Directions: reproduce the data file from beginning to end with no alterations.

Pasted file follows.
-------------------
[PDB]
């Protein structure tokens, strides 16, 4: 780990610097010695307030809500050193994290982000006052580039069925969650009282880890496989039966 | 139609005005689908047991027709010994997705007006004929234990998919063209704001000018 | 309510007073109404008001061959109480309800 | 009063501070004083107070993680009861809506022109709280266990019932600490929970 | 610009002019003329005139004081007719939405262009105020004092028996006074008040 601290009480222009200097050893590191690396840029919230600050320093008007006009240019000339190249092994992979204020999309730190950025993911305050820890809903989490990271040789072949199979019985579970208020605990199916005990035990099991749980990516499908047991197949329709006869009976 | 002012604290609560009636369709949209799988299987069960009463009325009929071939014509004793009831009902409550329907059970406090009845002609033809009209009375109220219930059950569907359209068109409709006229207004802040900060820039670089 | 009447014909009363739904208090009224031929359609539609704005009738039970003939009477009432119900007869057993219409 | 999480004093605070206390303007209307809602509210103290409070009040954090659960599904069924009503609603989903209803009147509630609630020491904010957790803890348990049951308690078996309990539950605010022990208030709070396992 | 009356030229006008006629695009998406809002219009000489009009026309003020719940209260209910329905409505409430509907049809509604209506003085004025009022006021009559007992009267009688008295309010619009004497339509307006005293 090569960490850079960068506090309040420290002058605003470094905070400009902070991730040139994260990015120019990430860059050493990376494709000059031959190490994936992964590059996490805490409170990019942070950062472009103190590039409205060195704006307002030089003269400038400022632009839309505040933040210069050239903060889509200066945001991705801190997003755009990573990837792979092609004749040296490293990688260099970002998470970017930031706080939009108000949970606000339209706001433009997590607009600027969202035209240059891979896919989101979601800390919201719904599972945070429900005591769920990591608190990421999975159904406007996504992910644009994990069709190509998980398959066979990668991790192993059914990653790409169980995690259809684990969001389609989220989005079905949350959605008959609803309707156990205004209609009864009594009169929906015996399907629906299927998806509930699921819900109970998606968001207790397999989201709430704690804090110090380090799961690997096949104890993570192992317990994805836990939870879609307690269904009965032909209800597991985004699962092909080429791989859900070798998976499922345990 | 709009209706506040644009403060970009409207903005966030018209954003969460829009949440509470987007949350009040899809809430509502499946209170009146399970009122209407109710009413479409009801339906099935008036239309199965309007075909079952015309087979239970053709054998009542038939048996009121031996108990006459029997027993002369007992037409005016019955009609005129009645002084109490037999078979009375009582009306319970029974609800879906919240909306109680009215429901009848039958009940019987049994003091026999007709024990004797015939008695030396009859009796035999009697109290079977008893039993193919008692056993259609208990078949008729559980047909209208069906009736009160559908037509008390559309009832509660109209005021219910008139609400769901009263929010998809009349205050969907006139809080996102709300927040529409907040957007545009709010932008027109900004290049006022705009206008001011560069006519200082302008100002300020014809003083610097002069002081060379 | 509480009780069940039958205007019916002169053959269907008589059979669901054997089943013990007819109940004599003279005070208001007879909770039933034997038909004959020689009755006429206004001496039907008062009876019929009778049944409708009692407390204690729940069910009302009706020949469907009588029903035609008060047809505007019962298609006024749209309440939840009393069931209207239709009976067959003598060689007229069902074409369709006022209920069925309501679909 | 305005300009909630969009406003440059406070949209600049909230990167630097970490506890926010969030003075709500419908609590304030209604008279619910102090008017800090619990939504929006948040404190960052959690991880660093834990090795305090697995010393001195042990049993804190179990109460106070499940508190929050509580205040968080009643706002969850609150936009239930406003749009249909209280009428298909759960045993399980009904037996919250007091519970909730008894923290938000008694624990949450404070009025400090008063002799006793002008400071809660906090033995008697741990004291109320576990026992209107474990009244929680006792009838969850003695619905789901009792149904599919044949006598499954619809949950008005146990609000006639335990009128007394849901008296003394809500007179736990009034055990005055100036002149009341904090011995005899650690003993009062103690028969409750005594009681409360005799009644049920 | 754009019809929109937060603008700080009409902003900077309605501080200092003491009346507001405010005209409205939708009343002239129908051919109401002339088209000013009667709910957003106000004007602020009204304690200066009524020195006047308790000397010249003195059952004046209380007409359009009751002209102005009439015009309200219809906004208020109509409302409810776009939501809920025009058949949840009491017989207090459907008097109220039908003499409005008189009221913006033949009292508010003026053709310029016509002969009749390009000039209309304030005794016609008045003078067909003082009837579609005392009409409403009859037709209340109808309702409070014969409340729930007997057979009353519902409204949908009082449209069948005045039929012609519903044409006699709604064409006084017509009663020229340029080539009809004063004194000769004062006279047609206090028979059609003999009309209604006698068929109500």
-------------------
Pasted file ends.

[PDB]
């Protein structure tokens, strides 16, 4: 780990610097010695307030809500050193994290982000006052580039069925969650009282880890496989039966 | 139609005005689908047991027709010994997705007006004929234990998919063209704001000018 | 309510007073109404008001061959109480309800 | 009063501070004083107070993680009861809506022109709280266990019932600490929970 | 610009002019003329005139004081007719939405262009105020004092028996006074008040 601290009480222009200097050893590191690396840029919230600050320093008007006009240019000339190249092994992979204020999309730190950025993911305050820890809903989490990271040789072949199979019985579970208020605990199916005990035990099991749980990516499908047991197949329709006869009976 | 002012604290609560009636369709949209799988299987069960009463009325009929071939014509004793009831009902409550329907059970406090009845002609033809009209009375109220219930059950569907359209068109409709006229207004802040900060820039670089 | 009447014909009363739904208090009224031929359609539609704005009738039970003939009477009432119900007869057993219409 | 999480004093605070206390303007209307809602509210103290409070009040954090659960599904069924009503609603989903209803009147509630609630020491904010957790803890348990049951308690078996309990539950605010022990208030709070396992 | 009356030229006008006629695009998406809002219009000489009009026309003020719940209260209910329905409505409430509907049809509604209506003085004025009022006021009559007992009267009688008295309010619009004497339509307006005293 090569960490850079960068506090309040420290002058605003470094905070400009902070991730040139994260990015120019990430860059050493990376494709000059031959190490994936992964590059996490805490409170990019942070950062472009103190590039409205060195704006307002030089003269400038400022632009839309505040933040210069050239903060889509200066945001991705801190997003755009990573990837792979092609004749040296490293990688260099970002998470970017930031706080939009108000949970606000339209706001433009997590607009600027969202035209240059891979896919989101979601800390919201719904599972945070429900005591769920990591608190990421999975159904406007996504992910644009994990069709190509998980398959066979990668991790192993059914990653790409169980995690259809684990969001389609989220989005079905949350959605008959609803309707156990205004209609009864009594009169929906015996399907629906299927998806509930699921819900109970998606968001207790397999989201709430704690804090110090380090799961690997096949104890993570192992317990994805836990939870879609307690269904009965032909209800597991985004699962092909080429791989859900070798998976499922345990 | 709009209706506040644009403060970009409207903005966030018209954003969460829009949440509470987007949350009040899809809430509502499946209170009146399970009122209407109710009413479409009801339906099935008036239309199965309007075909079952015309087979239970053709054998009542038939048996009121031996108990006459029997027993002369007992037409005016019955009609005129009645002084109490037999078979009375009582009306319970029974609800879906919240909306109680009215429901009848039958009940019987049994003091026999007709024990004797015939008695030396009859009796035999009697109290079977008893039993193919008692056993259609208990078949008729559980047909209208069906009736009160559908037509008390559309009832509660109209005021219910008139609400769901009263929010998809009349205050969907006139809080996102709300927040529409907040957007545009709010932008027109900004290049006022705009206008001011560069006519200082302008100002300020014809003083610097002069002081060379 | 509480009780069940039958205007019916002169053959269907008589059979669901054997089943013990007819109940004599003279005070208001007879909770039933034997038909004959020689009755006429206004001496039907008062009876019929009778049944409708009692407390204690729940069910009302009706020949469907009588029903035609008060047809505007019962298609006024749209309440939840009393069931209207239709009976067959003598060689007229069902074409369709006022209920069925309501679909 | 305005300009909630969009406003440059406070949209600049909230990167630097970490506890926010969030003075709500419908609590304030209604008279619910102090008017800090619990939504929006948040404190960052959690991880660093834990090795305090697995010393001195042990049993804190179990109460106070499940508190929050509580205040968080009643706002969850609150936009239930406003749009249909209280009428298909759960045993399980009904037996919250007091519970909730008894923290938000008694624990949450404070009025400090008063002799006793002008400071809660906090033995008697741990004291109320576990026992209107474990009244929680006792009838969850003695619905789901009792149904599919044949006598499954619809949950008005146990609000006639335990009128007394849901008296003394809500007179736990009034055990005055100036002149009341904090011995005899650690003993009062103690028969409750005594009681409360005799009644049920 | 754009019809929109937060603008700080009409902003900077309605501080200092003491009346507001405010005209409205939708009343002239129908051919109401002339088209000013009667709910957003106000004007602020009204304690200066009524020195006047308790000397010249003195059952004046209380007409359009009751002209102005009439015009309200219809906004208020109509409302409810776009939501809920025009058949949840009491017989207090459907008097109220039908003499409005008189009221913006033949009292508010003026053709310029016509002969009749390009000039209309304030005794016609008045003078067909003082009837579609005392009409409403009859037709209340109808309702409070014969409340729930007997057979009353519902409204949908009082449209069948005045039929012609519903044409006699709604064409006084017509009663020229340029080539009809004063004194000769004062006279047609206090028979059609003999009309209604006698068929109500």